March 27, 2014
Katie Alford is a medical history buff, who in her down time likes to read about key players in the history of medicine and disease. Alford’s current internship at Open Arms Health Care Center in Jackson provides the opportunity for her to go beyond reading about medical history but to record it.
Katie Alford and Dr. Ralph Didlake, Associate Vice Chancellor for Academic Affairs and Chief Academic Officer at UMMC, look over documents of the late Dr. James Hardy at the University of Mississippi Medical Center Library
“I seek to understand how the clinic is unique, besides the fact that it is located in the heart of Mississippi,” said Alford, a Millsaps senior who is majoring in biochemistry and history and will graduate in 2015. “I will interview staff members about what they think about the care they provide to their patients as well as how they perceive the clinic. I will also conduct oral interviews with various patients to try to understand their thoughts and feelings regarding Open Arms Health Care Center as well as how their treatment at this clinic differs from any other medical care they have received. Since this clinic specializes in the care of members in the LBGT community, it is a very interesting place to try to understand what ‘care’ really means for patients as well as those who provide care.”
Last summer, Alford nurtured her interest in medical history with an internship at the University of Mississippi Medical Center Library. She focused on the history of the late Dr. James Hardy, who made international history in 1963 when he and his surgical team transplanted the heart of a chimpanzee - man’s closest genetic relation - into the chest of a dying man. The world’s first heart transplanted into man beat 90 minutes before it stopped.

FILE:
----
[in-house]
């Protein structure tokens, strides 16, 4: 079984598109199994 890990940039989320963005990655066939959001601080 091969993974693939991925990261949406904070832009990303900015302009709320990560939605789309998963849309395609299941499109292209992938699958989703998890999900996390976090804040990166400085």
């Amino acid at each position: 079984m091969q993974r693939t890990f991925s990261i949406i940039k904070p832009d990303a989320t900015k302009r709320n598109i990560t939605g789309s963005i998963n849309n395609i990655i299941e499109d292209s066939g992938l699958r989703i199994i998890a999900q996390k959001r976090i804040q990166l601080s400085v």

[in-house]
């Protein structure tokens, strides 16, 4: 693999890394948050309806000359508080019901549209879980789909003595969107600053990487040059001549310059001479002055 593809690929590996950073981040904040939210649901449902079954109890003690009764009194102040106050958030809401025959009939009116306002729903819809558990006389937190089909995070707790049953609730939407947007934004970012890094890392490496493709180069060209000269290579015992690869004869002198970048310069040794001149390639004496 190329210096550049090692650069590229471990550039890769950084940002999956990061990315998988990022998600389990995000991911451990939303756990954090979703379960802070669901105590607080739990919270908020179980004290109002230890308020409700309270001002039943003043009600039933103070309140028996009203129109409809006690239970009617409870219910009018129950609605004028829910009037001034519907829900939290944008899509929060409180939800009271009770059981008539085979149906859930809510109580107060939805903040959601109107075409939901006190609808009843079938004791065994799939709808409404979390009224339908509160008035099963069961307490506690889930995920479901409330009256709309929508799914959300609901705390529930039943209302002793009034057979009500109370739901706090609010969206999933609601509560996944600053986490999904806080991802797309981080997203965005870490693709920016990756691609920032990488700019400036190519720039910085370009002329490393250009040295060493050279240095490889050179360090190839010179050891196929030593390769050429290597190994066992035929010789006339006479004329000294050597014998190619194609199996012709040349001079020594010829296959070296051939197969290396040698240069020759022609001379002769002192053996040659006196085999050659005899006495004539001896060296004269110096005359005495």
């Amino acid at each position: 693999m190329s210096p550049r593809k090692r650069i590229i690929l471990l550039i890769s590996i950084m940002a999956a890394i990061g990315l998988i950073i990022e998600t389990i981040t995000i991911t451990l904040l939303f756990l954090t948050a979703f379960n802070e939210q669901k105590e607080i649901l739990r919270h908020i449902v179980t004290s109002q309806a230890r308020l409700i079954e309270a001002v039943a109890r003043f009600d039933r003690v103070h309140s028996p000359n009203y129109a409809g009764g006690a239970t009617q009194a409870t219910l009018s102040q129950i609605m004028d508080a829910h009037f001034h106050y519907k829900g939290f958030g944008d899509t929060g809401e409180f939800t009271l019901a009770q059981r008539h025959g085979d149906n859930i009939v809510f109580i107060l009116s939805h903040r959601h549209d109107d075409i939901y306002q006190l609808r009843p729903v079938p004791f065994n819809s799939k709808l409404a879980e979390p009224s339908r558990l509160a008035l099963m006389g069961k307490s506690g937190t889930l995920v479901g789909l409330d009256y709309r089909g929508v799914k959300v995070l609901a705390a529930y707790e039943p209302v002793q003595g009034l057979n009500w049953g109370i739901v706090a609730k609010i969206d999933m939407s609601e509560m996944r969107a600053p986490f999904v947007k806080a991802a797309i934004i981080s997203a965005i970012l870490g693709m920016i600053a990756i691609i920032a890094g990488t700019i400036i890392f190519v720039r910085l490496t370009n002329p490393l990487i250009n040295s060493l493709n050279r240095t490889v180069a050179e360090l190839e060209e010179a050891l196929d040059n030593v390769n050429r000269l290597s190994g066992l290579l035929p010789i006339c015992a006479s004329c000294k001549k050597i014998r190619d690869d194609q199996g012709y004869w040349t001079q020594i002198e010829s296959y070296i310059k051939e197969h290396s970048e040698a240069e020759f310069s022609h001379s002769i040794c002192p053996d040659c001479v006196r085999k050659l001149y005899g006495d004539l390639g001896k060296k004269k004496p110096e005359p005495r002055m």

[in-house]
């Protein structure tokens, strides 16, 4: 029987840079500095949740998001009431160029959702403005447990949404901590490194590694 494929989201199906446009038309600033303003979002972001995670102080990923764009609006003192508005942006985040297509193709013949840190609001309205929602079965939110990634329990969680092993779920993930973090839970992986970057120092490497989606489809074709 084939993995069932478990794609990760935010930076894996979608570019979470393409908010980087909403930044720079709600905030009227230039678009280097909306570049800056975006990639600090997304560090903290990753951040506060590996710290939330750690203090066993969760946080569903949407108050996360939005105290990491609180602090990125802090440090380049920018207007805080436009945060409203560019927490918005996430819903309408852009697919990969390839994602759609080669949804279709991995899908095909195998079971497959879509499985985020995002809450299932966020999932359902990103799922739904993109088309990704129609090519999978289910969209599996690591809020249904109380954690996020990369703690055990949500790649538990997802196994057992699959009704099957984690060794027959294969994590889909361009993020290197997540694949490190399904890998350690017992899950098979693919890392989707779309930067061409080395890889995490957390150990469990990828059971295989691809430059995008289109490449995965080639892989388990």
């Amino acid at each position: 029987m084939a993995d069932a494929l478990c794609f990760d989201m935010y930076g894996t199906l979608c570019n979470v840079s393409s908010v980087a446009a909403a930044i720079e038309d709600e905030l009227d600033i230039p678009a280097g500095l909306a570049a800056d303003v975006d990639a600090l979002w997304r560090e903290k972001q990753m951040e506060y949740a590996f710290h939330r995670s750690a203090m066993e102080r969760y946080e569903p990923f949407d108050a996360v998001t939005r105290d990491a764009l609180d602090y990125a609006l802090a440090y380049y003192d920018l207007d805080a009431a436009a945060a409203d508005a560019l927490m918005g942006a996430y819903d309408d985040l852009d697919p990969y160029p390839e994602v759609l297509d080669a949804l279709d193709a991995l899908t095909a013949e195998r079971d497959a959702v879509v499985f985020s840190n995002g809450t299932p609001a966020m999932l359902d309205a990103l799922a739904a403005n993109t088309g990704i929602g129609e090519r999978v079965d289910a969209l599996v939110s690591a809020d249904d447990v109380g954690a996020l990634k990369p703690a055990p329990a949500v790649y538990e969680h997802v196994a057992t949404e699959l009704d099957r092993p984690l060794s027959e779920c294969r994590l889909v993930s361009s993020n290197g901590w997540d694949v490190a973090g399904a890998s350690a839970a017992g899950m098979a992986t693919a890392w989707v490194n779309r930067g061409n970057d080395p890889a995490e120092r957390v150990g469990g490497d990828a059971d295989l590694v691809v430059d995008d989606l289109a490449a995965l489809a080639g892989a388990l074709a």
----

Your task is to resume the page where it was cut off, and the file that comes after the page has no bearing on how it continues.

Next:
“I began the (Dr. Hardy) archival collection at the University of Mississippi Medical Center Library,” she said. “Before his death, Dr. Hardy donated his personal and professional letters, memorabilia from trips, photographs, and various other items that he collected as his tenure as chief of surgery at UMMC. I thoroughly enjoyed it because it gave me the opportunity to see and hold so many documents that he wrote and pictures that he took while traveling and of his personal life. I was also able to watch the video of his historic heart and lung transplant surgery at UMMC.”
The internship was especially satisfying, said Alford, because she considers Hardy a personal hero and “would have a poster of him in my room if they made them.” When she was a sophomore, Alford shadowed a Jackson area physician who as a medical student knew Hardy.
“She often relayed stories about her experiences with Dr. Hardy to me. I read both of Dr. Hardy's autobiographies, and I began to get more books about famous figures in medicine, both locally as well as those elsewhere in the U.S.,” she said. “Medical history directly relates my two interests, science and history, and allows me to imagine the historical narrative of the rise of America's impressive hospital system.”
Alford hopes to attend dental school at UMMC and possibly practice general dentistry in a rural area of Mississippi. She credits the academic excellence that Millsaps professors require with improving her observational skills, reasoning, and communication skills.
“Of all of the transforming experiences I've had, I would say the most transforming experience was participating in research last summer with Dr. (Debora) Mann and Dr. (Kristina) Stensaas,” she said. “I am more competent in applying the science I have learned in the classroom to real-world problem solving.”
Alford is a member of Chi Omega sorority, the 1C1C Leadership Team, TriBeta, SAACS, Phi Alpha Theta, and the History Club. “All are fun activities and have been a great way to combine socializing with an organization that you can include on a resume,” she said.